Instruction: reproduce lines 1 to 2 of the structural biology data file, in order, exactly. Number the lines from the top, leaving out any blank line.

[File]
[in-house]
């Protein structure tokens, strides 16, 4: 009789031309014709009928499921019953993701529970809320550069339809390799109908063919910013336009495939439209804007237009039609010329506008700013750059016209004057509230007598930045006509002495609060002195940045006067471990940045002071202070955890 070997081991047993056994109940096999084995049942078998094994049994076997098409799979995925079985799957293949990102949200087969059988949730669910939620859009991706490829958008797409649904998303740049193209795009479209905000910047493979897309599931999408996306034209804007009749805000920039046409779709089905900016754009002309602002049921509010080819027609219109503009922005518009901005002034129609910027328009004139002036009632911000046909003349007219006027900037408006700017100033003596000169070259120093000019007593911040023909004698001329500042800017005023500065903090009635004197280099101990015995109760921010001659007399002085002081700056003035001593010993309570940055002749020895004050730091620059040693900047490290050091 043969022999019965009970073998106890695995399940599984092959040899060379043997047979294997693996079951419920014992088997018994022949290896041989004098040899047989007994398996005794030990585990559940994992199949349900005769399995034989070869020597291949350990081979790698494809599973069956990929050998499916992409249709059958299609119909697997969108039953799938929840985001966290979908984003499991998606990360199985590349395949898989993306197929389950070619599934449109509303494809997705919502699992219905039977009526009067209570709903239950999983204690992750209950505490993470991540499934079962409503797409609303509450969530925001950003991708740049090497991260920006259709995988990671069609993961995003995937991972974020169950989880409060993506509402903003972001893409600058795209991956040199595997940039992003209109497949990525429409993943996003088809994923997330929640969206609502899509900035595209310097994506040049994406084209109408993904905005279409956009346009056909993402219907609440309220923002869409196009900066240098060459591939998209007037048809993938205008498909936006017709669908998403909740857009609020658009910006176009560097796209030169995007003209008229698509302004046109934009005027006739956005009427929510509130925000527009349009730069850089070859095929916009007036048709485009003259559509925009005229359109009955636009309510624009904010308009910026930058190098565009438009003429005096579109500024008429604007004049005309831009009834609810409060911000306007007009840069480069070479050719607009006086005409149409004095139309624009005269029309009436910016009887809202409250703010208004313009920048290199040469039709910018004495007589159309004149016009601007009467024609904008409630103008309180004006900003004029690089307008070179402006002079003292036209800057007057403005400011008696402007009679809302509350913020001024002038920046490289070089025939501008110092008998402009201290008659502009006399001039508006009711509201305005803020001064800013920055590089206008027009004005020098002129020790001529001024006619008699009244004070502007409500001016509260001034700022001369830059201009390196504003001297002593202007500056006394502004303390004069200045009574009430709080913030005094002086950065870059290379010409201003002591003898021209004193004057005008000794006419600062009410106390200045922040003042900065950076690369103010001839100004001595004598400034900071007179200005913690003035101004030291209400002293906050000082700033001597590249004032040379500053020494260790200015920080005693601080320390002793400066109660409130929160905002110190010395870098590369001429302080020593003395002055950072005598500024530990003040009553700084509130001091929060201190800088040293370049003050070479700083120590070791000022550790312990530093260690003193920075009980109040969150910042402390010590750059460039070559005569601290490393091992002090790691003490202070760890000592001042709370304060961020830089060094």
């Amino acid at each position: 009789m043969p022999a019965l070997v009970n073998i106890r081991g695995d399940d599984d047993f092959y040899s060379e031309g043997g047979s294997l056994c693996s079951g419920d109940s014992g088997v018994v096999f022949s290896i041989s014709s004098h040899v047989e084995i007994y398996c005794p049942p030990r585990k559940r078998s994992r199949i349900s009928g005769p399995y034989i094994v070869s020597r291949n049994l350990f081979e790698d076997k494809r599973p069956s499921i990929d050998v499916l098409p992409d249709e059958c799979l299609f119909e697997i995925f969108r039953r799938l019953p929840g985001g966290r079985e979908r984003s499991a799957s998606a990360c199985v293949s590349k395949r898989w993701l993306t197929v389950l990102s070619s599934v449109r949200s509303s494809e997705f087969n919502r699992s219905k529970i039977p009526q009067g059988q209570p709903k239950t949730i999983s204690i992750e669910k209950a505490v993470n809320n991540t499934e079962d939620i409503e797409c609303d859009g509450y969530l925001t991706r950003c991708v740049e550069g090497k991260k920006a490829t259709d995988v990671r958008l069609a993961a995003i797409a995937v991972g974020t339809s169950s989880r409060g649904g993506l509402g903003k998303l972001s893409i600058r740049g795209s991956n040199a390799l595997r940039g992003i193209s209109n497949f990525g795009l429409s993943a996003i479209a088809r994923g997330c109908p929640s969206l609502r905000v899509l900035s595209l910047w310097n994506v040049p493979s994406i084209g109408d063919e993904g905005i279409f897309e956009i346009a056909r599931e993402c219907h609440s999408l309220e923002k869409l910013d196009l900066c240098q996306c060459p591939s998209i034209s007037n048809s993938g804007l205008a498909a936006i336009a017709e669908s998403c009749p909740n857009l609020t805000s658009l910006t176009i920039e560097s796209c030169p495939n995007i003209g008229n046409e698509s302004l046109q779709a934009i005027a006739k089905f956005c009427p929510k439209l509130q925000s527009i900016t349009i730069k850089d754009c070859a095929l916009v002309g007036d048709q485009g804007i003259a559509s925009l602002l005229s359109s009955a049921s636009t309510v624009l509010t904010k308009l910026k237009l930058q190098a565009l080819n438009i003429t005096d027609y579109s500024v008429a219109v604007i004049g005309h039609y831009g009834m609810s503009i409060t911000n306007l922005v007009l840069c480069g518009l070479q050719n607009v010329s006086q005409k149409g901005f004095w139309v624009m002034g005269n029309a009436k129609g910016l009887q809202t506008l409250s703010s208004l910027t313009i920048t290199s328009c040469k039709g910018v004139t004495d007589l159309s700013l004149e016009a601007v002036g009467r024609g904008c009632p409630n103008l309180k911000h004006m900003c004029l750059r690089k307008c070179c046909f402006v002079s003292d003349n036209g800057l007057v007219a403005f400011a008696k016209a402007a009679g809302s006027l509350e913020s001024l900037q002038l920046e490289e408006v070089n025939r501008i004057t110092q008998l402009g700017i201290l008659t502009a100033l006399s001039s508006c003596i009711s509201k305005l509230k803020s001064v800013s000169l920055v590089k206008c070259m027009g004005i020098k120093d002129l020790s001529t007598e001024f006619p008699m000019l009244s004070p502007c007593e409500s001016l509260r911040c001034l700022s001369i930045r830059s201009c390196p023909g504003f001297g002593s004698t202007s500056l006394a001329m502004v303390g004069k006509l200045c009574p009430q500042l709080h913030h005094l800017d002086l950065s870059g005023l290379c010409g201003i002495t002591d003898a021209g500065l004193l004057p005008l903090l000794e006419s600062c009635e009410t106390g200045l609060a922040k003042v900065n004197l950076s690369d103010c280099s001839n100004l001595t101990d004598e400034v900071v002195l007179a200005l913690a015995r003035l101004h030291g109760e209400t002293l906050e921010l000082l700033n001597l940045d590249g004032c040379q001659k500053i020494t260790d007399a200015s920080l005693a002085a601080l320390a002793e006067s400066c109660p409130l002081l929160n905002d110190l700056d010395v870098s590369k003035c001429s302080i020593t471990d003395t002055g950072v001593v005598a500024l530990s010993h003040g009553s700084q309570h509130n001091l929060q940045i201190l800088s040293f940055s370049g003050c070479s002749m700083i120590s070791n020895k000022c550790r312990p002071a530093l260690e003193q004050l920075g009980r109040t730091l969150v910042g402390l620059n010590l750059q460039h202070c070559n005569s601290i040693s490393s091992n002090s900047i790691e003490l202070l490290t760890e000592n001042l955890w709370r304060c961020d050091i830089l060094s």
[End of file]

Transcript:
[in-house]
């Protein structure tokens, strides 16, 4: 009789031309014709009928499921019953993701529970809320550069339809390799109908063919910013336009495939439209804007237009039609010329506008700013750059016209004057509230007598930045006509002495609060002195940045006067471990940045002071202070955890 070997081991047993056994109940096999084995049942078998094994049994076997098409799979995925079985799957293949990102949200087969059988949730669910939620859009991706490829958008797409649904998303740049193209795009479209905000910047493979897309599931999408996306034209804007009749805000920039046409779709089905900016754009002309602002049921509010080819027609219109503009922005518009901005002034129609910027328009004139002036009632911000046909003349007219006027900037408006700017100033003596000169070259120093000019007593911040023909004698001329500042800017005023500065903090009635004197280099101990015995109760921010001659007399002085002081700056003035001593010993309570940055002749020895004050730091620059040693900047490290050091 043969022999019965009970073998106890695995399940599984092959040899060379043997047979294997693996079951419920014992088997018994022949290896041989004098040899047989007994398996005794030990585990559940994992199949349900005769399995034989070869020597291949350990081979790698494809599973069956990929050998499916992409249709059958299609119909697997969108039953799938929840985001966290979908984003499991998606990360199985590349395949898989993306197929389950070619599934449109509303494809997705919502699992219905039977009526009067209570709903239950999983204690992750209950505490993470991540499934079962409503797409609303509450969530925001950003991708740049090497991260920006259709995988990671069609993961995003995937991972974020169950989880409060993506509402903003972001893409600058795209991956040199595997940039992003209109497949990525429409993943996003088809994923997330929640969206609502899509900035595209310097994506040049994406084209109408993904905005279409956009346009056909993402219907609440309220923002869409196009900066240098060459591939998209007037048809993938205008498909936006017709669908998403909740857009609020658009910006176009560097796209030169995007003209008229698509302004046109934009005027006739956005009427929510509130925000527009349009730069850089070859095929916009007036048709485009003259559509925009005229359109009955636009309510624009904010308009910026930058190098565009438009003429005096579109500024008429604007004049005309831009009834609810409060911000306007007009840069480069070479050719607009006086005409149409004095139309624009005269029309009436910016009887809202409250703010208004313009920048290199040469039709910018004495007589159309004149016009601007009467024609904008409630103008309180004006900003004029690089307008070179402006002079003292036209800057007057403005400011008696402007009679809302509350913020001024002038920046490289070089025939501008110092008998402009201290008659502009006399001039508006009711509201305005803020001064800013920055590089206008027009004005020098002129020790001529001024006619008699009244004070502007409500001016509260001034700022001369830059201009390196504003001297002593202007500056006394502004303390004069200045009574009430709080913030005094002086950065870059290379010409201003002591003898021209004193004057005008000794006419600062009410106390200045922040003042900065950076690369103010001839100004001595004598400034900071007179200005913690003035101004030291209400002293906050000082700033001597590249004032040379500053020494260790200015920080005693601080320390002793400066109660409130929160905002110190010395870098590369001429302080020593003395002055950072005598500024530990003040009553700084509130001091929060201190800088040293370049003050070479700083120590070791000022550790312990530093260690003193920075009980109040969150910042402390010590750059460039070559005569601290490393091992002090790691003490202070760890000592001042709370304060961020830089060094």